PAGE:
White supremacist groups are highly secretive, so their public propaganda tells us little about their operations or the people they attract. To understand the world of organized racism it is necessary to study it from the inside by talking to their members and observing their groups. Doing so reveals a disturbing picture of how fairly ordinary white people learn to embrace the vicious ideas and dangerous agendas of white supremacism.
This book takes the reader inside organized racism, revealing the kind of women and men who join groups, such as the Ku Klux Klan or neo-Nazi skinheads, and what they do in those groups. The volume collects significant published works from renowned scholar Kathleen M. Blee's work on racist activism, alongside new essays on the theories, methods, and approaches of studying racist activism. Discussing topics such as emotional issues in research, the place of violence and hate in white supremacism, and how women are involved in racial terrorism, Blee makes use of a range of sources, including oral histories, ethnographic observations, and interviews, to shape her findings.
Written by the pioneer and leading scholar of women in racist activism, this volume is essential reading for students, scholars, and general readers interested in the areas of social movements, politics, race studies, and American history.
Kathleen M. Blee is Distinguished Professor of Sociology at the University of Pittsburgh, USA.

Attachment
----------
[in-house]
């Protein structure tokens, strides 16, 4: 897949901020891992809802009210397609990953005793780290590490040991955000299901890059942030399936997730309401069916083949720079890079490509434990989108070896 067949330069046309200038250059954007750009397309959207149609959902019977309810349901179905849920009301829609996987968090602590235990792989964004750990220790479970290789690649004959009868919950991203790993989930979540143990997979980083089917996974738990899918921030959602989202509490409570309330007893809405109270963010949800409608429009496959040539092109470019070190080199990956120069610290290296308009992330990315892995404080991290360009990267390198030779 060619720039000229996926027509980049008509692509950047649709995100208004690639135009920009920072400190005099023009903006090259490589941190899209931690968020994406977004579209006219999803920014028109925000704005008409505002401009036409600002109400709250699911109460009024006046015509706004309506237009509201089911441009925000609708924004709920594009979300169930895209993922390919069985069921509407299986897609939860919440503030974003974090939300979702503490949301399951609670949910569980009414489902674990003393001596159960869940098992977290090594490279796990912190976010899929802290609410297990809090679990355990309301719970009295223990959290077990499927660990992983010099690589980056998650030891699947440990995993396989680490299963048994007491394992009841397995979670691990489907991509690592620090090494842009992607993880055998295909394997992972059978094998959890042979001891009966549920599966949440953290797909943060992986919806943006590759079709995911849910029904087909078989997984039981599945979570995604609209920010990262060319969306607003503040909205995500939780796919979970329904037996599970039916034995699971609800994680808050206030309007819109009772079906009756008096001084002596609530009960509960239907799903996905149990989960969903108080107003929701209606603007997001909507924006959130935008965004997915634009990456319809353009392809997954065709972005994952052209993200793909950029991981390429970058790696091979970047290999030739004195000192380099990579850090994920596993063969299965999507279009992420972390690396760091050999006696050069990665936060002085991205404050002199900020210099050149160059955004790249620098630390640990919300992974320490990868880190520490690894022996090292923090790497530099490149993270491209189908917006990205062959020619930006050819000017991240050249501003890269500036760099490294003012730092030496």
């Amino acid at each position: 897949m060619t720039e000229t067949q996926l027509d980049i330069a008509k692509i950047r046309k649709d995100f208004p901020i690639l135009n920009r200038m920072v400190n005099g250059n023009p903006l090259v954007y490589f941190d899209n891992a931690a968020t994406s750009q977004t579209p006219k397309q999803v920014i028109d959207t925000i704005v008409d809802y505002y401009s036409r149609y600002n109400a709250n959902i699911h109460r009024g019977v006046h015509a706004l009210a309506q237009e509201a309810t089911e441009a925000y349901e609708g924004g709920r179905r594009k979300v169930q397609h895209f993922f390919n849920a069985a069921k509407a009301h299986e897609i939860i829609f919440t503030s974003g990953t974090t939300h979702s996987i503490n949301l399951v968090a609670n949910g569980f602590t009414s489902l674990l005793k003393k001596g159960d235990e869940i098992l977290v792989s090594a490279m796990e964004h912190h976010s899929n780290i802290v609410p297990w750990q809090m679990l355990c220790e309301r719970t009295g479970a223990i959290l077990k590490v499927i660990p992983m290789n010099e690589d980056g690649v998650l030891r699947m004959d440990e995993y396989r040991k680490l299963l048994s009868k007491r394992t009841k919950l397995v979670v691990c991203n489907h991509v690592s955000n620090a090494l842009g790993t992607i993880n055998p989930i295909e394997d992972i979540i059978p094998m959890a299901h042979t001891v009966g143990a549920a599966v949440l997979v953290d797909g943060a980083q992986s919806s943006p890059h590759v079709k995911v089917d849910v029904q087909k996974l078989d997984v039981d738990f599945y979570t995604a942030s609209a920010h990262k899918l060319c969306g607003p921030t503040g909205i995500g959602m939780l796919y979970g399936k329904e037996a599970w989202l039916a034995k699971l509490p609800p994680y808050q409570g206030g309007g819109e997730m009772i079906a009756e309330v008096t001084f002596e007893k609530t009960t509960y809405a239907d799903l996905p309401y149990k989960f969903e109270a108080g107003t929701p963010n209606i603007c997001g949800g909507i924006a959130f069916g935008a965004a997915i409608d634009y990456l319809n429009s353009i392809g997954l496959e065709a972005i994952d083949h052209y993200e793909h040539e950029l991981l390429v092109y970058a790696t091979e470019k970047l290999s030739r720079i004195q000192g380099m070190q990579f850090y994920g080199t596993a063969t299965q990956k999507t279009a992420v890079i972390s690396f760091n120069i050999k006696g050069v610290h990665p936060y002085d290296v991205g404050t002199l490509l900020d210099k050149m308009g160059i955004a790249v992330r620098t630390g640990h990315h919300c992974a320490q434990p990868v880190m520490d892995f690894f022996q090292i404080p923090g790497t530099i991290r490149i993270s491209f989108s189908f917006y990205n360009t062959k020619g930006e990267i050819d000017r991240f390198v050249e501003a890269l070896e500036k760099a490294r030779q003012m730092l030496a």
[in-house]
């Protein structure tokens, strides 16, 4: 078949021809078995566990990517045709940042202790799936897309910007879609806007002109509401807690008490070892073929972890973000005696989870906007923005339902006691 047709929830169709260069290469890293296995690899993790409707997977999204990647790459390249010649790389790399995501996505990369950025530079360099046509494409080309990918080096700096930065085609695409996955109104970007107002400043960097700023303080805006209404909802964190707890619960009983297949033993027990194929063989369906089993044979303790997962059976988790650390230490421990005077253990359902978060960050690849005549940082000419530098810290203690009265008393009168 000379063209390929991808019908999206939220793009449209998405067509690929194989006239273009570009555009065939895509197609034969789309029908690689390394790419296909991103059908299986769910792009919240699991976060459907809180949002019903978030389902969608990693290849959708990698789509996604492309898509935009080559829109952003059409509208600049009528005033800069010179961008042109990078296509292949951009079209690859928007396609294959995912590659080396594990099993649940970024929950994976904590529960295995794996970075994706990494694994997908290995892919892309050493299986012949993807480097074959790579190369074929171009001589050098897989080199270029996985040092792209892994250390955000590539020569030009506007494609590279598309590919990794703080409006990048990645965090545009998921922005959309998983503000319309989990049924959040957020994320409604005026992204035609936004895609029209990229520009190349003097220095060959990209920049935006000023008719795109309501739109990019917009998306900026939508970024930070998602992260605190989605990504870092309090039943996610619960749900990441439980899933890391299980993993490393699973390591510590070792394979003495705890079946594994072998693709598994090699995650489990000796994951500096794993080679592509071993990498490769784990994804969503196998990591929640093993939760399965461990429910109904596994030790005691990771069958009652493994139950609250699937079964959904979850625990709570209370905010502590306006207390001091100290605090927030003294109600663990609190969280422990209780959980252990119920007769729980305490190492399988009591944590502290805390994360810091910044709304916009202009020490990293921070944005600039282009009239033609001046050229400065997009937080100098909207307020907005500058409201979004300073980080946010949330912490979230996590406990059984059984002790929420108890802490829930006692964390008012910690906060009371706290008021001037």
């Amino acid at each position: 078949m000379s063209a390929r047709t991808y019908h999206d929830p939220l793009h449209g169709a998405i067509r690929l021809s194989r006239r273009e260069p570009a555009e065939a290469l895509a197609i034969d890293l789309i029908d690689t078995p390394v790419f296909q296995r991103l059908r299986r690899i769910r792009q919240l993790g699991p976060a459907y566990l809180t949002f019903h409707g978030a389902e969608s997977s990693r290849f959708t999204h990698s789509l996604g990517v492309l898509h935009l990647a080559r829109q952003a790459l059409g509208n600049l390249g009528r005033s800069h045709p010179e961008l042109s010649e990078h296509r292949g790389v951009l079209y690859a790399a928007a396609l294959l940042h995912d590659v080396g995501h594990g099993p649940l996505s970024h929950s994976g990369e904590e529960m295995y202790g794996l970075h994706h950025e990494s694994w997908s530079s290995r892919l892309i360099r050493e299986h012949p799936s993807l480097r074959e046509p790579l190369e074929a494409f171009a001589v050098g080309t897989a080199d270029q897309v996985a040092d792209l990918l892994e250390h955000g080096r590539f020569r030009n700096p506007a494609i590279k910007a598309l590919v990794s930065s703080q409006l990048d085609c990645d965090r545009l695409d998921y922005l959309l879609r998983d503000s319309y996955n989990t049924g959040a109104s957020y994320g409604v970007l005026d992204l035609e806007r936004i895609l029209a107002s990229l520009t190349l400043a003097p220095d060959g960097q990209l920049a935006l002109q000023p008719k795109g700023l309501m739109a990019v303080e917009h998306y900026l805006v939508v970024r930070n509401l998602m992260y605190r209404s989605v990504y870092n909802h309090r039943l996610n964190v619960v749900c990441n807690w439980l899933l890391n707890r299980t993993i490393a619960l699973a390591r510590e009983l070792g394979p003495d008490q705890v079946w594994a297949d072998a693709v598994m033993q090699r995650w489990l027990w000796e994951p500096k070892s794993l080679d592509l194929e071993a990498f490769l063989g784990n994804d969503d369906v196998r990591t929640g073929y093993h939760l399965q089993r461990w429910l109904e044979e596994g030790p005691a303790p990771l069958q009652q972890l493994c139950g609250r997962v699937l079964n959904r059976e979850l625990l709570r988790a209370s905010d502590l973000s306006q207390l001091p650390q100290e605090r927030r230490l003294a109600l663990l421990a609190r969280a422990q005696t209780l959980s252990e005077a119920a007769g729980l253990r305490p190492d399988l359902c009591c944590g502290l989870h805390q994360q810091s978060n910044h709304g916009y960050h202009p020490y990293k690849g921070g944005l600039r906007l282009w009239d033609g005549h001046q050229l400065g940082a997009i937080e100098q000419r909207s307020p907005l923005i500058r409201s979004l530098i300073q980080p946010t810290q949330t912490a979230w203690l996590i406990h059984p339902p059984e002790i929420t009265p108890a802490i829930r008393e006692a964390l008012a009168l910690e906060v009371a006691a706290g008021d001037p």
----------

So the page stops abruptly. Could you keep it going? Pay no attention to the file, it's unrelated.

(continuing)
Studying racist activism: methods and lessons Section I Fear, stigma, and other consequences of studying racists Preface to Section I 1 Studying the enemy 2 Why I returned to studying the far-right 3 White-knuckle research: emotional dynamics in fieldwork with racist activists Section II Methods of studying racist activism Preface to Section II 4 White on white: interviewing women in United States white supremacist groups 5 The banality of violence Section III Theoretical lens and templates Preface to Section III 6 Positioning hate 7 Does gender matter in the United States far-right? 8 Methods, interpretation, and ethics in the study of white supremacist perpetrators Section IV Entering and leaving white supremacism Preface to Section IV 9 Women in the 1920s Ku Klux Klan movement 10 Becoming a racist: women in contemporary Ku Klux Klan and neo-Nazi groups 11 Personal effects from far-right activism Section V Directions for future research Preface to Section V 12 Women and organized racial terrorism in the United States 13 Women in extreme right parties and movements: a comparison of the Netherlands and the United States (co-authored with Annette Linden) 14 The duality of spectacle and secrecy: a case study of fraternalism in the 1920s US Ku Klux Klan (co-authored with Amy McDowell)